Pursuant to Rev. Proc. 2016-19, the IRS has agreed to accept the “WOTC year of credit eligibility” issue into the Industry Issue Resolution (IIR) program. The IIR is intended to provide remedies to reduce taxpayer burden, promote consistency, and decrease examination time to most effectively use IRS resources. The campaign’s objective is to collaborate with industry stakeholders, Chief Counsel, and Treasury to develop an LB&I directive for taxpayers experiencing late certifications and to promote consistency in the examinations of WOTC claims.

Contact Sherayzen Law Office for Professional Tax Help

If you have been contacted by the IRS as part of any of its campaigns, you should contact Sherayzen Law Office for professional help. We have helped hundreds of US taxpayers around the world with their US tax compliance issues, and we can help you!

Contact Us Today to Schedule Your Confidential Consultation!

Minsk Seminar Conducted by US International Tax Lawyer & Attorney

On June 9, 2017, Mr. Eugene Sherayzen, an international tax attorney and owner of Sherayzen Law Office, was the keynote speaker at a seminar “Introduction to U.S. Tax Compliance for U.S. Citizens and Green Card Holders Residing and Doing Business in Belarus” in Minsk, Republic of Belarus (the “Minsk Seminar”). The attorney conducted the entire Minsk Seminar in Russian, because he speaks this language fluently.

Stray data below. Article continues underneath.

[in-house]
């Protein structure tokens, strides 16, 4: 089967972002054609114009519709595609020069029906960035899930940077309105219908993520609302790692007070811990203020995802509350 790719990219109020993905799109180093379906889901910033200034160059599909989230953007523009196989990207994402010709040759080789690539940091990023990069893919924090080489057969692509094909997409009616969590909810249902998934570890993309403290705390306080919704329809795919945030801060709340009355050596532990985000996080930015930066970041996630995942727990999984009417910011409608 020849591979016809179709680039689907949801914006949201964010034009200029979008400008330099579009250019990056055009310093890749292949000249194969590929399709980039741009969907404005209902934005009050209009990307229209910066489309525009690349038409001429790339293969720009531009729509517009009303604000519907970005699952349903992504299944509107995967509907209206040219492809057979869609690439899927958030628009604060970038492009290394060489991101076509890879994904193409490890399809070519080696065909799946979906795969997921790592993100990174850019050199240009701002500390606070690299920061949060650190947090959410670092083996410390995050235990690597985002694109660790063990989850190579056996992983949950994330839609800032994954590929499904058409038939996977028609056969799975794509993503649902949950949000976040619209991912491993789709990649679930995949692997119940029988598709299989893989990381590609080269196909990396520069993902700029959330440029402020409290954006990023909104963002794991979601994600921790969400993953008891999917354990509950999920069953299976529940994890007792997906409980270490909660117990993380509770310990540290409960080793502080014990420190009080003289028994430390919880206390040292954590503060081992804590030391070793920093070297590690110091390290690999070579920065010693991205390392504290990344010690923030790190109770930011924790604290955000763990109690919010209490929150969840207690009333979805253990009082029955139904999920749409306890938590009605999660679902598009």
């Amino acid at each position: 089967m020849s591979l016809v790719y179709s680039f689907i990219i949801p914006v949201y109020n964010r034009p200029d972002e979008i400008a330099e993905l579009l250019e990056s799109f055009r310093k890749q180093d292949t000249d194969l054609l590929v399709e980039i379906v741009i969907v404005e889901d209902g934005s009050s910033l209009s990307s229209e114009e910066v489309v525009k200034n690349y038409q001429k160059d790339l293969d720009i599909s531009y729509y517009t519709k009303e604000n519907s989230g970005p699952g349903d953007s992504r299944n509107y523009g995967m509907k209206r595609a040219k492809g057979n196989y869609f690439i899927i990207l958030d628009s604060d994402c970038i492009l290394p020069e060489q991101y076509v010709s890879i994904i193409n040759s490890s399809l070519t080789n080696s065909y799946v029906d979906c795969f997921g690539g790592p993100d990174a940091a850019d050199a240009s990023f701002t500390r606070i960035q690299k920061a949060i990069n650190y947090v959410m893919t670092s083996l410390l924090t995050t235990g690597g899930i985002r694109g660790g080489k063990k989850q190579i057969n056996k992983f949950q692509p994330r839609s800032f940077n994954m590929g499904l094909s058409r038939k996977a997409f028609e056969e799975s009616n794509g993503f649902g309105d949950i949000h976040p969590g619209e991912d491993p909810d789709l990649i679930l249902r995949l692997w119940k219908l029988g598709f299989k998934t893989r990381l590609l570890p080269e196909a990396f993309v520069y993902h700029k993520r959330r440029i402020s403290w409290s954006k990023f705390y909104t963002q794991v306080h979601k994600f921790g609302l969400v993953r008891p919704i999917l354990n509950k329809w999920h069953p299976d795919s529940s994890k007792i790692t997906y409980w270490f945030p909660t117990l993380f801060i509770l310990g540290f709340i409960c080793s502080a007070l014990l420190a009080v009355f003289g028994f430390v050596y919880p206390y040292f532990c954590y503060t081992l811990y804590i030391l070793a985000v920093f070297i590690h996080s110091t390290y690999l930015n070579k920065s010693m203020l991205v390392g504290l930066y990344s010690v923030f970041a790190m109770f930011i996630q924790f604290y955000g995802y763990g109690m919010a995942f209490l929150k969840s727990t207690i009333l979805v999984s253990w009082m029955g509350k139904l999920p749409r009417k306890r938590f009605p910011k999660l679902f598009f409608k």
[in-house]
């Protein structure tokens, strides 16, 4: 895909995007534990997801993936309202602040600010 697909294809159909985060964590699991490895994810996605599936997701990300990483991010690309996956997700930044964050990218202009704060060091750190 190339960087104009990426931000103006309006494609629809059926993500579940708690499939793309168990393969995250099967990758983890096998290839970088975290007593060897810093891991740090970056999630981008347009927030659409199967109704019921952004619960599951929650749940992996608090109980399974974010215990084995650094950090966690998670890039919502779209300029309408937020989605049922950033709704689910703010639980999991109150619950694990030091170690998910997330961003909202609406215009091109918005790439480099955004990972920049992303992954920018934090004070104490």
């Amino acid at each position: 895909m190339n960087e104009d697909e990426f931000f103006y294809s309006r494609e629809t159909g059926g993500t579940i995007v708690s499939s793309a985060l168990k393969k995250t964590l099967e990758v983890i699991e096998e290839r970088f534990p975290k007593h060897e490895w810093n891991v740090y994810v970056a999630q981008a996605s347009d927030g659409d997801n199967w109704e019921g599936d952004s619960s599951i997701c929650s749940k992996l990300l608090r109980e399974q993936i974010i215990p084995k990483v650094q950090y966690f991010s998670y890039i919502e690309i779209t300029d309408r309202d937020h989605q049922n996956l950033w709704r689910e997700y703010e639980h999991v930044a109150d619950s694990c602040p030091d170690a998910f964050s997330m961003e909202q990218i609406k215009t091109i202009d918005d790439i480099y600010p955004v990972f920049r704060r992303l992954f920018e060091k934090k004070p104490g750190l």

The Minsk Seminar was presented before the Minsk City Lawyer’s Association. It was a historic event, because it appears that this was the very first time that a practicing US international tax attorney conducted a seminar on this topic in Minsk. The Minsk Seminar was well-attended by close to 25-30 persons (despite the fact that it was conducted on a Friday afternoon); it appears that virtually all attendees were practicing lawyers in Minsk.

Mr. Sherayzen decided to make his presentation as broad as possible, but attended to details only as necessary. As a result, this more than two-hour presentation covered the main topics concerning US international tax reporting requirements of a U.S. citizen living and/or doing business in Belarus.

The tax attorney started the Minsk Seminar with the definition of a U.S. tax resident, emphasizing that a U.S. citizen and a U.S. Permanent Resident who reside in Belarus should be considered U.S. tax residents. Then, Mr. Sherayzen discussed the worldwide income reporting requirement and broadly covered various topics concerning specific income recognition.